John F. Rooms, Antony V. Wilson, Ian Harvey, Adam J. Bridgeman, & Nigel A. Young. (2008) Mercury–fluorine interactions: a matrix isolation investigation of Hg⋯F2, HgF2 and HgF4 in argon matrices. Physical Chemistry Chemical Physics, 10(31), 4594. DOI: 10.1039/b805608k
Richard L. Deming, A. L. Allred, Alan R. Dahl, Albert W. Herlinger, & Mark O. Kestner. (1976) Tripositive mercury. Low temperature electrochemical oxidation of 1,4,8,11-tetraazacyclotetradecanemercury(II) tetrafluoroborate . Journal of the American Chemical Society, 98(14), 4132-4137. DOI: 10.1021/ja00430a020
Individuals with profiles on social networking websites have greater risk taking attitudes than those who do not.
Greater risk taking attitudes exist among men than women.
Facebook has a greater sense of trust than MySpace.
General privacy concerns and identity information disclosure concerns are of greater concern to women than men.
Greater percentages of men than women display their [...]... Read more »
J FOGEL, & E NEHMAD. (2008) Internet social network communities: Risk taking, trust, and privacy concerns. Computers in Human Behavior. DOI: 10.1016/j.chb.2008.08.006
Human memory capacity is many orders of magnitude more impressive than previously realised, psychologists have shown (the study can be accessed for free).Timothy Brady and colleagues presented 14 participants with 2,500 mundane objects, presented one at a time for three seconds each. The whole study phase took over five and a half hours. The participants' motivation was maintained by asking them to look out for repeats. Ten minutes after the study phase, the participants showed astonishing accur........ Read more »
T. F. Brady, T. Konkle, G. A. Alvarez, & A. Oliva. (2008) Visual long-term memory has a massive storage capacity for object details. Proceedings of the National Academy of Sciences. DOI: 10.1073/pnas.0803390105
A neat study in Educational Studies in Mathematics (Link) points to a familiar yet disturbing characteristic of mathematics textbooks.
In the study, samples from eighteen different elementary mathematics texts used in the UK were analyzed. Researchers were interested in how often the texts provided "reasons" for the mathematics they presented—that is, how often the texts explained a mathematical idea (or solicited an explanation from students) in terms of purposes and causes:... Read more »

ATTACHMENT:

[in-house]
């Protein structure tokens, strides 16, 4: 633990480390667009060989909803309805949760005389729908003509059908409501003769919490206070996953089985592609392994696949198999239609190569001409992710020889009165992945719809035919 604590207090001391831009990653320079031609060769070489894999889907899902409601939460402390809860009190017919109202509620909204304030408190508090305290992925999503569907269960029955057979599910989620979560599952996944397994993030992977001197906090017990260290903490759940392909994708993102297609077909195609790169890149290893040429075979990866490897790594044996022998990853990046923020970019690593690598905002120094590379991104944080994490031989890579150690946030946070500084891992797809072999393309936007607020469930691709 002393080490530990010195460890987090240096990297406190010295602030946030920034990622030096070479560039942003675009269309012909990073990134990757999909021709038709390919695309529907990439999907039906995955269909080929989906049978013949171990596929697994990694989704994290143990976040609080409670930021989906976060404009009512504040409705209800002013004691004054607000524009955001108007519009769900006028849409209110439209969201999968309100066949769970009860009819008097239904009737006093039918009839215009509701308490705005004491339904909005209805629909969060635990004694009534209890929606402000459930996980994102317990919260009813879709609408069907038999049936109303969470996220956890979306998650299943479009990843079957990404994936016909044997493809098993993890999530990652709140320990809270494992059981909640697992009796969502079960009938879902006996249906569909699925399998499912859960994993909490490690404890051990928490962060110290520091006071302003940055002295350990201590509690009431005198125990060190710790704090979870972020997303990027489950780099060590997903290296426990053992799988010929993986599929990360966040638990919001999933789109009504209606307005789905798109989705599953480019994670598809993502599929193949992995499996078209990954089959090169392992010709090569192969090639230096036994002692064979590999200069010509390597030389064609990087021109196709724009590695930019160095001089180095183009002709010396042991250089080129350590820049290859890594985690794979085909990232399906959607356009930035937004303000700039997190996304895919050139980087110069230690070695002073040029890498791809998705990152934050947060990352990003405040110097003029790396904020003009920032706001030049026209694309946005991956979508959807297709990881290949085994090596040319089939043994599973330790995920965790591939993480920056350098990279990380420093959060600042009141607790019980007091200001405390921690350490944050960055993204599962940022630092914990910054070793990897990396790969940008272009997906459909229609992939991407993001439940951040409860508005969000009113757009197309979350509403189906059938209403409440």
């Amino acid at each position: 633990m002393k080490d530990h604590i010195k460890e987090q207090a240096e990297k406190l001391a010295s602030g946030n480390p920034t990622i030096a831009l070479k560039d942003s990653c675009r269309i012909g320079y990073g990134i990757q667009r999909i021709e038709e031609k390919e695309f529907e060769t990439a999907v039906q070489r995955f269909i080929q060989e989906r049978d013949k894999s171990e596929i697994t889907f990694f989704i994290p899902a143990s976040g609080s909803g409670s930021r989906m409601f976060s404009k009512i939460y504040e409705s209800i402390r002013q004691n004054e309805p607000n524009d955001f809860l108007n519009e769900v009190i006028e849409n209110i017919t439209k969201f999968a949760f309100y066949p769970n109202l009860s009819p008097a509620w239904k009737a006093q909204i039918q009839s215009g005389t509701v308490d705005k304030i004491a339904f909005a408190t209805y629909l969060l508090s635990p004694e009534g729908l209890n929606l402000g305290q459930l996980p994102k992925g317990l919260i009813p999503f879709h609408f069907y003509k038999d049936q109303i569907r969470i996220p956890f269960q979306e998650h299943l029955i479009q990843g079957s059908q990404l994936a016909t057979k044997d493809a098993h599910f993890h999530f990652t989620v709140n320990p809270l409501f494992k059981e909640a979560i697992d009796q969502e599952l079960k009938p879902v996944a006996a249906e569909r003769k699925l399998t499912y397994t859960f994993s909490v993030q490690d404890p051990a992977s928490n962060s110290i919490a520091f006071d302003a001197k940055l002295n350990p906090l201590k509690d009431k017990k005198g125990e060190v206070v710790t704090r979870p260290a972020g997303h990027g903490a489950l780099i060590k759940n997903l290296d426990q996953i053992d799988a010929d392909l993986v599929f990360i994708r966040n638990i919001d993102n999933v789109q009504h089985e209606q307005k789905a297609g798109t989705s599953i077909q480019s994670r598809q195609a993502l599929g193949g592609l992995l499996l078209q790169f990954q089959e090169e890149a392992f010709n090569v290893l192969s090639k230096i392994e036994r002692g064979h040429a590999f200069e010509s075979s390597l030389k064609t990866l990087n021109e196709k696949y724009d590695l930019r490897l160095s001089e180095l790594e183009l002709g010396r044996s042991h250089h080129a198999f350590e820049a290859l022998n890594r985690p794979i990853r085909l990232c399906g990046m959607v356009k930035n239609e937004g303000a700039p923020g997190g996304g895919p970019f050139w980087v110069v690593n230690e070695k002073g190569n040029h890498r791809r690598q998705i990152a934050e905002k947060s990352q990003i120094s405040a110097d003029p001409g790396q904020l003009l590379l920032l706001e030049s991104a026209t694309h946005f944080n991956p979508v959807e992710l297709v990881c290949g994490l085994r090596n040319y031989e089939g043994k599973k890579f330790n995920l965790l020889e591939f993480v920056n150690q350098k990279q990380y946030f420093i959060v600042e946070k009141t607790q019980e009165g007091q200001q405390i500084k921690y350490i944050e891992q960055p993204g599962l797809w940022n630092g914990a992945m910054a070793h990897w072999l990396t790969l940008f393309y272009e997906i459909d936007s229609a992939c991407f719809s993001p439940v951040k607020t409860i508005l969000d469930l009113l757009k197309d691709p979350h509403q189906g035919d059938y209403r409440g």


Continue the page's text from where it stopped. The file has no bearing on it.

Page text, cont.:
Douglas P. Newton, & Lynn D. Newton. (2006) Could Elementary Mathematics Textbooks Help Give Attention to Reasons in the Classroom?. Educational Studies in Mathematics, 64(1), 69-84. DOI: 10.1007/s10649-005-9015-z
The study I summarized here found that eliminating inference calls in a text significantly improved college students' free recall of the content.
But keep in mind that the free recall test in the experiment simply asked students to write down everything they could remember. Would we find improvements if students were asked to write a summary of the ideas in the text or to generalize from the information obtained? Is it possible that making a text less coherent might actually improve learning?........ Read more »
Danielle McNamara, Eileen Kintsch, Nancy Butler Songer, & Walter Kintsch. (1996) Are Good Texts Always Better? Interactions of Text Coherence, Background Knowledge, and Levels of Understanding in Learning From Text. Cognition and Instruction, 14(1), 1-43. DOI: 10.1207/s1532690xci1401_1
Britton and Giilgoz (1991) conducted a study to test whether removing "inference calls" from text would improve retention of the material.
In brief, inference calls are locations in text that demand inference from the reader. One simple example from the text used in the study is below:... Read more »
Bruce K. Britton, & Sami Gülgöz. (1991) Using Kintsch's computational model to improve instructional text: Effects of repairing inference calls on recall and cognitive structures. Journal of Educational Psychology, 83(3), 329-345. DOI: 10.1037//0022-06126.96.36.1999
Aaron Beck, considered the Father of Cognitive Therapy, is an American psychiatrist and a professor emeritus at the Department of Psychiatry at the University of Pennsylvania. He is President of the Beck Institute for Cognitive Therapy and Research that is directed by his daughter, Judith S. Beck, Ph.D.. He is noted for his research in psychotherapy, psychopathology, suicide, and psychometrics, and the Beck Depression Inventory (BDI), one of the most widely used instruments for measuring depress........ Read more »
Beck, Aaron. (2008) The Evolution of the Cognitive Model of Depression it's Neurobiological Correlates. American Journal of Psychiatry, 969-977. DOI: http://ajp.psychiatryonline.org/cgi/content/full/165/8/969
Lots of bloggers in the DNA network have been busy these past few days writing about Google's co-founder Sergey Brin, his blog, his wife's company (23andme), and his mutation in the LRRK2 gene.